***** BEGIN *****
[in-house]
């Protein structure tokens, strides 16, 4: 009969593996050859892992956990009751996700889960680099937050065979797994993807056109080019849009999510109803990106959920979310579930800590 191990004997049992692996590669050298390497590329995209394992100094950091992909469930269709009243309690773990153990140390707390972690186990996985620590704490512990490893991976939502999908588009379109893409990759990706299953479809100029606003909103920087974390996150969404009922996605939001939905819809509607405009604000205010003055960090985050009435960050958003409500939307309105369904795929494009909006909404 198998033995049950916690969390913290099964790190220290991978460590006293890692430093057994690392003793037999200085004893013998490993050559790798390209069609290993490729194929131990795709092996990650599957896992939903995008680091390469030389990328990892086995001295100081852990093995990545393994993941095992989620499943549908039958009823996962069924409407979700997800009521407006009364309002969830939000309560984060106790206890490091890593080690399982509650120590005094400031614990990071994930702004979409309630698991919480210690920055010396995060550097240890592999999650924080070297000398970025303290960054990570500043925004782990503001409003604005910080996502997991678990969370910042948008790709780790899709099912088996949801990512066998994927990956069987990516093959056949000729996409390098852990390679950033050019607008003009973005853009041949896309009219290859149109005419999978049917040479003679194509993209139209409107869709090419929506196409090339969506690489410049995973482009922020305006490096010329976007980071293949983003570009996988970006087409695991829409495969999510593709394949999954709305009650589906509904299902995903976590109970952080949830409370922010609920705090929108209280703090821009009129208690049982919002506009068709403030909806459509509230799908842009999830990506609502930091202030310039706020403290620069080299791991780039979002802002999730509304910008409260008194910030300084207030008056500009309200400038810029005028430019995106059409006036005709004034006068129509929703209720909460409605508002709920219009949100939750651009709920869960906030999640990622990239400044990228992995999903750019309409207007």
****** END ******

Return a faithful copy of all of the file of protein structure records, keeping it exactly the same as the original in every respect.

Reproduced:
[in-house]
């Protein structure tokens, strides 16, 4: 009969593996050859892992956990009751996700889960680099937050065979797994993807056109080019849009999510109803990106959920979310579930800590 191990004997049992692996590669050298390497590329995209394992100094950091992909469930269709009243309690773990153990140390707390972690186990996985620590704490512990490893991976939502999908588009379109893409990759990706299953479809100029606003909103920087974390996150969404009922996605939001939905819809509607405009604000205010003055960090985050009435960050958003409500939307309105369904795929494009909006909404 198998033995049950916690969390913290099964790190220290991978460590006293890692430093057994690392003793037999200085004893013998490993050559790798390209069609290993490729194929131990795709092996990650599957896992939903995008680091390469030389990328990892086995001295100081852990093995990545393994993941095992989620499943549908039958009823996962069924409407979700997800009521407006009364309002969830939000309560984060106790206890490091890593080690399982509650120590005094400031614990990071994930702004979409309630698991919480210690920055010396995060550097240890592999999650924080070297000398970025303290960054990570500043925004782990503001409003604005910080996502997991678990969370910042948008790709780790899709099912088996949801990512066998994927990956069987990516093959056949000729996409390098852990390679950033050019607008003009973005853009041949896309009219290859149109005419999978049917040479003679194509993209139209409107869709090419929506196409090339969506690489410049995973482009922020305006490096010329976007980071293949983003570009996988970006087409695991829409495969999510593709394949999954709305009650589906509904299902995903976590109970952080949830409370922010609920705090929108209280703090821009009129208690049982919002506009068709403030909806459509509230799908842009999830990506609502930091202030310039706020403290620069080299791991780039979002802002999730509304910008409260008194910030300084207030008056500009309200400038810029005028430019995106059409006036005709004034006068129509929703209720909460409605508002709920219009949100939750651009709920869960906030999640990622990239400044990228992995999903750019309409207007």